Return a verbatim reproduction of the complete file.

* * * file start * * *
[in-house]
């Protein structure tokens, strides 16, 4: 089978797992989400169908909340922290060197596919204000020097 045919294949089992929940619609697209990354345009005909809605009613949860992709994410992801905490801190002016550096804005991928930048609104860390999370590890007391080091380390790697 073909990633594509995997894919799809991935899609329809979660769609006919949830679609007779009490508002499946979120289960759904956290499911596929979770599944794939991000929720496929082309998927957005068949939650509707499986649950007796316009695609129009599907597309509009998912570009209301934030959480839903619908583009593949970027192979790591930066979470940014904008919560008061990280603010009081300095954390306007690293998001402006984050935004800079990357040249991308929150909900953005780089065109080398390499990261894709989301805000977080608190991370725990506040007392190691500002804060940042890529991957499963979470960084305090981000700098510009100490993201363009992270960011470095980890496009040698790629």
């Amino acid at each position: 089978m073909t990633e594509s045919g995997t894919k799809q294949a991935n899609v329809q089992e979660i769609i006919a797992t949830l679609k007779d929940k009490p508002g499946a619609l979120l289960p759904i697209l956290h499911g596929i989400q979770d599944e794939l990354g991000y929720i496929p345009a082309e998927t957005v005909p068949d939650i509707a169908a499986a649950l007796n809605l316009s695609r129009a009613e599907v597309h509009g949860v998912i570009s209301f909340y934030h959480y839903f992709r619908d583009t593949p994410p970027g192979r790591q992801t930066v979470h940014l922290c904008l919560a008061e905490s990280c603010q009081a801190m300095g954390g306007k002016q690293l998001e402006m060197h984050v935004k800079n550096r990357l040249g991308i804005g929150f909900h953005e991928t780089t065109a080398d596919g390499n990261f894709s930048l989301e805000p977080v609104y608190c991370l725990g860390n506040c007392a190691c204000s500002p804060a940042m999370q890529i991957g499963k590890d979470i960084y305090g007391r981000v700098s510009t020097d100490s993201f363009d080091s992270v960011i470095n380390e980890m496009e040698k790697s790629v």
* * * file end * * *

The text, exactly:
[in-house]
């Protein structure tokens, strides 16, 4: 089978797992989400169908909340922290060197596919204000020097 045919294949089992929940619609697209990354345009005909809605009613949860992709994410992801905490801190002016550096804005991928930048609104860390999370590890007391080091380390790697 073909990633594509995997894919799809991935899609329809979660769609006919949830679609007779009490508002499946979120289960759904956290499911596929979770599944794939991000929720496929082309998927957005068949939650509707499986649950007796316009695609129009599907597309509009998912570009209301934030959480839903619908583009593949970027192979790591930066979470940014904008919560008061990280603010009081300095954390306007690293998001402006984050935004800079990357040249991308929150909900953005780089065109080398390499990261894709989301805000977080608190991370725990506040007392190691500002804060940042890529991957499963979470960084305090981000700098510009100490993201363009992270960011470095980890496009040698790629």
């Amino acid at each position: 089978m073909t990633e594509s045919g995997t894919k799809q294949a991935n899609v329809q089992e979660i769609i006919a797992t949830l679609k007779d929940k009490p508002g499946a619609l979120l289960p759904i697209l956290h499911g596929i989400q979770d599944e794939l990354g991000y929720i496929p345009a082309e998927t957005v005909p068949d939650i509707a169908a499986a649950l007796n809605l316009s695609r129009a009613e599907v597309h509009g949860v998912i570009s209301f909340y934030h959480y839903f992709r619908d583009t593949p994410p970027g192979r790591q992801t930066v979470h940014l922290c904008l919560a008061e905490s990280c603010q009081a801190m300095g954390g306007k002016q690293l998001e402006m060197h984050v935004k800079n550096r990357l040249g991308i804005g929150f909900h953005e991928t780089t065109a080398d596919g390499n990261f894709s930048l989301e805000p977080v609104y608190c991370l725990g860390n506040c007392a190691c204000s500002p804060a940042m999370q890529i991957g499963k590890d979470i960084y305090g007391r981000v700098s510009t020097d100490s993201f363009d080091s992270v960011i470095n380390e980890m496009e040698k790697s790629v």